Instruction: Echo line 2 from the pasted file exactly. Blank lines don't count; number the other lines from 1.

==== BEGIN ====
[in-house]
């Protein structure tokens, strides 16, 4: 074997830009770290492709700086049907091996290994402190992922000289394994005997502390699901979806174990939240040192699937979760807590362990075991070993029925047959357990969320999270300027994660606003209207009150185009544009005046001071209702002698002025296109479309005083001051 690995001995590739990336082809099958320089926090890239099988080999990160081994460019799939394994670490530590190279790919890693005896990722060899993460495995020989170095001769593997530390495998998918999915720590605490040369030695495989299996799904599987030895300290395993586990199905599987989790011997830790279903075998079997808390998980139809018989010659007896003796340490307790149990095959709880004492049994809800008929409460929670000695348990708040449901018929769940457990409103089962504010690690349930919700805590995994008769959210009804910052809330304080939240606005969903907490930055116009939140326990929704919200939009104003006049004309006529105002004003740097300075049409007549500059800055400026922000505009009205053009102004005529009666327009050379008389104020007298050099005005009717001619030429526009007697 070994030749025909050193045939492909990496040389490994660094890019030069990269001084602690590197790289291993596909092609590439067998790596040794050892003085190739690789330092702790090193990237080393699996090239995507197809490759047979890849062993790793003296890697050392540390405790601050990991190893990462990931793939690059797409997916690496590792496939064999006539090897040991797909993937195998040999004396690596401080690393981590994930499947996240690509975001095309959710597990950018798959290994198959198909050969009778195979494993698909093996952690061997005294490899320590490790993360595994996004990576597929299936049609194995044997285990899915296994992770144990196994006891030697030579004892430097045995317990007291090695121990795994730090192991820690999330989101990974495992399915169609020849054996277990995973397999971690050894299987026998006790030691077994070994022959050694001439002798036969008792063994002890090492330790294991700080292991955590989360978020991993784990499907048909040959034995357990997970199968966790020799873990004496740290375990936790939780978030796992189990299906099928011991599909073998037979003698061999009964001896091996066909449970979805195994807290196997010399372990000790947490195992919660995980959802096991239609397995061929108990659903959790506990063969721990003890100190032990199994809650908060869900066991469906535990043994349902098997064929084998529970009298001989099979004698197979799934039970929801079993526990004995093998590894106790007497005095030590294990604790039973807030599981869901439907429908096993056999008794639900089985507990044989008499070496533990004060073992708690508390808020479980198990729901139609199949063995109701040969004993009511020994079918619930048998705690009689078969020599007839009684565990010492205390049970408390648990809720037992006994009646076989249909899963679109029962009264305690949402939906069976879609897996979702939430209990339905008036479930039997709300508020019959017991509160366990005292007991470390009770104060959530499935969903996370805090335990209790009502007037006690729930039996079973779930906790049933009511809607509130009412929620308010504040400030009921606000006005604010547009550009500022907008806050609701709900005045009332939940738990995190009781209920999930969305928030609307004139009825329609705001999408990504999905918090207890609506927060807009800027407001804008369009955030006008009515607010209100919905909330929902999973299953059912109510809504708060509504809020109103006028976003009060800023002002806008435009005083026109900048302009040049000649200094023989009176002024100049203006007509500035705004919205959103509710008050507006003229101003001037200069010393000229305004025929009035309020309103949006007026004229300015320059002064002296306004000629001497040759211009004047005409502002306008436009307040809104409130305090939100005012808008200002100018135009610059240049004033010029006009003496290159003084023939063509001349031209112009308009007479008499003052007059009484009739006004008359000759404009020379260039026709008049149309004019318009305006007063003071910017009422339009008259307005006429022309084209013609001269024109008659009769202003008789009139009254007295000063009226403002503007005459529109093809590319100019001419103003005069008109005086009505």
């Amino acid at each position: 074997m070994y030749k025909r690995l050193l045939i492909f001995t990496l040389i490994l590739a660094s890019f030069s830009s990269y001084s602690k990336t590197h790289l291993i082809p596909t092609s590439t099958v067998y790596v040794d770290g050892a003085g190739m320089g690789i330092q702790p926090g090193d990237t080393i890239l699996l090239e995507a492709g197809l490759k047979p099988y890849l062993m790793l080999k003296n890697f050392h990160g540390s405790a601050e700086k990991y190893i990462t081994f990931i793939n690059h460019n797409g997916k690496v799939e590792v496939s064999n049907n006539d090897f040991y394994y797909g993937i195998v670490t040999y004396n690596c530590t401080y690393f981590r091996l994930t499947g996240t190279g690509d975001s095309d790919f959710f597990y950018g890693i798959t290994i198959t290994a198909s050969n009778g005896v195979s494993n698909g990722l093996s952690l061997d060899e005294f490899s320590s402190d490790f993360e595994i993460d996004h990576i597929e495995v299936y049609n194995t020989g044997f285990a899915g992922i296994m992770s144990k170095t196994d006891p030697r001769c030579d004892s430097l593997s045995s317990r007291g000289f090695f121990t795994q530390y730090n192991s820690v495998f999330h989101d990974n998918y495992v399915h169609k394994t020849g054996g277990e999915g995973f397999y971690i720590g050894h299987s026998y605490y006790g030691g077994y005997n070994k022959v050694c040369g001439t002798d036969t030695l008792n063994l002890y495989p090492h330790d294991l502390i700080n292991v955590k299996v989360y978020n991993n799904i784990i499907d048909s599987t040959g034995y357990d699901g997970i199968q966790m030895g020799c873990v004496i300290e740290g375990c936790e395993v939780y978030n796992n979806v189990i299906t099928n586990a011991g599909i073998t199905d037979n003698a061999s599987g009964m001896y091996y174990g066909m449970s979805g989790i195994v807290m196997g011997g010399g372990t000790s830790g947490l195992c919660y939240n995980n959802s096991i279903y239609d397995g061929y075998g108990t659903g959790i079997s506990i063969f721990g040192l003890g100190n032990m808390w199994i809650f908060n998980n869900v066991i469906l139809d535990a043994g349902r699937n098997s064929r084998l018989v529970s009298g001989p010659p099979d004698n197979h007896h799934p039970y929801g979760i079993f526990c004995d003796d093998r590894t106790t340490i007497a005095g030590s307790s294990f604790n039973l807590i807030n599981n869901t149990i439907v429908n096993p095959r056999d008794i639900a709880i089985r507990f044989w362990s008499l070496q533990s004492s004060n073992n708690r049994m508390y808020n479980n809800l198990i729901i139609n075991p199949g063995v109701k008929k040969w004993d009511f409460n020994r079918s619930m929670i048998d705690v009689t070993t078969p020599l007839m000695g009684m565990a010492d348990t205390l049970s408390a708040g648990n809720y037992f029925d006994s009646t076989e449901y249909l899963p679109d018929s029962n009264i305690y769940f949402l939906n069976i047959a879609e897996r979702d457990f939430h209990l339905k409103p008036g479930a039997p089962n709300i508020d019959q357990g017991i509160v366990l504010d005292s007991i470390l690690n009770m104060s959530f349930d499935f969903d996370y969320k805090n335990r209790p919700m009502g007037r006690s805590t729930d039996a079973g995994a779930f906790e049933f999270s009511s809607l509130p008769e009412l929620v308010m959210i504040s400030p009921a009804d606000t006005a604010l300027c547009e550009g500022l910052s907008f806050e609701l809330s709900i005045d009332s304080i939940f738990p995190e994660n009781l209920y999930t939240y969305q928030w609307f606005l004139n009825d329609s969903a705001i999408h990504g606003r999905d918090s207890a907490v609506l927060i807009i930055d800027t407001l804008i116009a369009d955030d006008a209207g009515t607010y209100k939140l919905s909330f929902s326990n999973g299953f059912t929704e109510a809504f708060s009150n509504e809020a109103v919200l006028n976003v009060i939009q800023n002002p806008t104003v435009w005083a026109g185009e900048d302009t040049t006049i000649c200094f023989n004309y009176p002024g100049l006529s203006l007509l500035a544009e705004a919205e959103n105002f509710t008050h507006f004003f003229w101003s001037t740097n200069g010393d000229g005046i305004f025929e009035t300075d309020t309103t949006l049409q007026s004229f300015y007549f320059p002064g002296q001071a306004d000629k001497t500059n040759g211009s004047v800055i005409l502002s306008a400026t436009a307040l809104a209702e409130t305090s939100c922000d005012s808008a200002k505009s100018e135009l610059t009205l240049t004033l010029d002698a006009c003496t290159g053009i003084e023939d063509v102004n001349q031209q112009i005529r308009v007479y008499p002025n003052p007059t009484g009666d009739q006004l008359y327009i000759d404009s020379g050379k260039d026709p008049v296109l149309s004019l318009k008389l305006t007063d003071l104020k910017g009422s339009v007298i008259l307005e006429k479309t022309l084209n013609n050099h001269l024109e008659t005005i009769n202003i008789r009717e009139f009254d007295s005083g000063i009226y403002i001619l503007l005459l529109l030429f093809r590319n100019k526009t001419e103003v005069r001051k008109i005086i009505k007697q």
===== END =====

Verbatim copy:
């Protein structure tokens, strides 16, 4: 074997830009770290492709700086049907091996290994402190992922000289394994005997502390699901979806174990939240040192699937979760807590362990075991070993029925047959357990969320999270300027994660606003209207009150185009544009005046001071209702002698002025296109479309005083001051 690995001995590739990336082809099958320089926090890239099988080999990160081994460019799939394994670490530590190279790919890693005896990722060899993460495995020989170095001769593997530390495998998918999915720590605490040369030695495989299996799904599987030895300290395993586990199905599987989790011997830790279903075998079997808390998980139809018989010659007896003796340490307790149990095959709880004492049994809800008929409460929670000695348990708040449901018929769940457990409103089962504010690690349930919700805590995994008769959210009804910052809330304080939240606005969903907490930055116009939140326990929704919200939009104003006049004309006529105002004003740097300075049409007549500059800055400026922000505009009205053009102004005529009666327009050379008389104020007298050099005005009717001619030429526009007697 070994030749025909050193045939492909990496040389490994660094890019030069990269001084602690590197790289291993596909092609590439067998790596040794050892003085190739690789330092702790090193990237080393699996090239995507197809490759047979890849062993790793003296890697050392540390405790601050990991190893990462990931793939690059797409997916690496590792496939064999006539090897040991797909993937195998040999004396690596401080690393981590994930499947996240690509975001095309959710597990950018798959290994198959198909050969009778195979494993698909093996952690061997005294490899320590490790993360595994996004990576597929299936049609194995044997285990899915296994992770144990196994006891030697030579004892430097045995317990007291090695121990795994730090192991820690999330989101990974495992399915169609020849054996277990995973397999971690050894299987026998006790030691077994070994022959050694001439002798036969008792063994002890090492330790294991700080292991955590989360978020991993784990499907048909040959034995357990997970199968966790020799873990004496740290375990936790939780978030796992189990299906099928011991599909073998037979003698061999009964001896091996066909449970979805195994807290196997010399372990000790947490195992919660995980959802096991239609397995061929108990659903959790506990063969721990003890100190032990199994809650908060869900066991469906535990043994349902098997064929084998529970009298001989099979004698197979799934039970929801079993526990004995093998590894106790007497005095030590294990604790039973807030599981869901439907429908096993056999008794639900089985507990044989008499070496533990004060073992708690508390808020479980198990729901139609199949063995109701040969004993009511020994079918619930048998705690009689078969020599007839009684565990010492205390049970408390648990809720037992006994009646076989249909899963679109029962009264305690949402939906069976879609897996979702939430209990339905008036479930039997709300508020019959017991509160366990005292007991470390009770104060959530499935969903996370805090335990209790009502007037006690729930039996079973779930906790049933009511809607509130009412929620308010504040400030009921606000006005604010547009550009500022907008806050609701709900005045009332939940738990995190009781209920999930969305928030609307004139009825329609705001999408990504999905918090207890609506927060807009800027407001804008369009955030006008009515607010209100919905909330929902999973299953059912109510809504708060509504809020109103006028976003009060800023002002806008435009005083026109900048302009040049000649200094023989009176002024100049203006007509500035705004919205959103509710008050507006003229101003001037200069010393000229305004025929009035309020309103949006007026004229300015320059002064002296306004000629001497040759211009004047005409502002306008436009307040809104409130305090939100005012808008200002100018135009610059240049004033010029006009003496290159003084023939063509001349031209112009308009007479008499003052007059009484009739006004008359000759404009020379260039026709008049149309004019318009305006007063003071910017009422339009008259307005006429022309084209013609001269024109008659009769202003008789009139009254007295000063009226403002503007005459529109093809590319100019001419103003005069008109005086009505």